Buildings are alive. With the passing of seasons they expand and retract, sink in their foundations, and experience the kind of common wear and tear you’d expect from any lived-in space. So it would make sense that after long enough, even a home designed by the likes of Frank Gehry would need to be updated. Such was the case with the Los Angeles-based Hide Out House.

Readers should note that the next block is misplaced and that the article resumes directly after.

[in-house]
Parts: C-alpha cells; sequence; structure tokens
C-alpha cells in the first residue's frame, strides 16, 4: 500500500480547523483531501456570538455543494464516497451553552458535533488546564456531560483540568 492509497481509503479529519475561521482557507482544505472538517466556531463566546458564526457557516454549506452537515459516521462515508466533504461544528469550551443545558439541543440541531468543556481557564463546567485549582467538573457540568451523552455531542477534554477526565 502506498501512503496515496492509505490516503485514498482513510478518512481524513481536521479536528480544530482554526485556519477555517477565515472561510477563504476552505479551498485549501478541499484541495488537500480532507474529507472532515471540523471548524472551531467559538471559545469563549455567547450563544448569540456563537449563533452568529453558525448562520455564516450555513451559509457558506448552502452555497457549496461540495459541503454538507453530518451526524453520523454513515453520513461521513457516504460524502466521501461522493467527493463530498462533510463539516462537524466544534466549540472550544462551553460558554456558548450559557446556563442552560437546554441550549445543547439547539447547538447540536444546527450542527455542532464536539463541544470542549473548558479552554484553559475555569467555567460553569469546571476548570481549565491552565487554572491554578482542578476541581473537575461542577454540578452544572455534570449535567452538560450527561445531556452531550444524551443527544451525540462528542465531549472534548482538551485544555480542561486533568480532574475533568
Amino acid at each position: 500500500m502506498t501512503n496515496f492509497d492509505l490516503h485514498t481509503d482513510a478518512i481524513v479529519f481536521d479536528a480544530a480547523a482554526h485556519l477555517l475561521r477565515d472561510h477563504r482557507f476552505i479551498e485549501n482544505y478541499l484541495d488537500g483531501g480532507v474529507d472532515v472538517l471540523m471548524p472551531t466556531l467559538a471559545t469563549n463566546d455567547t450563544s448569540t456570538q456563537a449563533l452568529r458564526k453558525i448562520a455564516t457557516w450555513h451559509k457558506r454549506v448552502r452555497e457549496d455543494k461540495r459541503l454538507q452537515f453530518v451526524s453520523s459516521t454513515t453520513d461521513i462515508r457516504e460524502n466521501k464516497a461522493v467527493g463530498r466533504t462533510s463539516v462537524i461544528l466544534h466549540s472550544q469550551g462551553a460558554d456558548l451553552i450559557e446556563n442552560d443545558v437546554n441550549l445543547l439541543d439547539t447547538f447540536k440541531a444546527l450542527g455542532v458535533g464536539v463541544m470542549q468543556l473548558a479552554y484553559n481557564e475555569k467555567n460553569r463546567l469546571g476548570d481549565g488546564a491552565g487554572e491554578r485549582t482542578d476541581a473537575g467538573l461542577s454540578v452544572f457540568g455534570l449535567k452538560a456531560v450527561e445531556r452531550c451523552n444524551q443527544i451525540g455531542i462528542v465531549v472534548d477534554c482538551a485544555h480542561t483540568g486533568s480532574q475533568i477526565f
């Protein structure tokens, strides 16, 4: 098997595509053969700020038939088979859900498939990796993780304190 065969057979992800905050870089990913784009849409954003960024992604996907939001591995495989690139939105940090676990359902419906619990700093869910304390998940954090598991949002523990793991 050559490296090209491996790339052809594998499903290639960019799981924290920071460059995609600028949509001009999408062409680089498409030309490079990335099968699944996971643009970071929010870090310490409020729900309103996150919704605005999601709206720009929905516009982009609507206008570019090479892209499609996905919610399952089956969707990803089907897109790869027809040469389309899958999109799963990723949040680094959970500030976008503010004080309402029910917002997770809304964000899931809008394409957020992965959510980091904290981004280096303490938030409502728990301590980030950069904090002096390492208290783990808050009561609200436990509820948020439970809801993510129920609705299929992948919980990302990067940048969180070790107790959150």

Rather than just playing it safe by simply fixing and sprucing up what was already there, Dan Brunn Architecture gave the entire house a more minimalist look while still retaining key components of Gehry’s original design. First, DBA ripped out the entire first floor, creating a much more open and light feel. In addition to clearing out the downstairs area, the architectural firm built an almost wavelike, dancing wooden staircase. The sculptural form is a kind of nod to both Gehry – who has a tendency to design buildings that look as if they’re dancing – and the work of the owner of the home, artist James Jean. Taken as a whole, the Hide Out House is an impressive testament to the living nature of buildings, and to DBA’s ability to change a space while preserving its bones.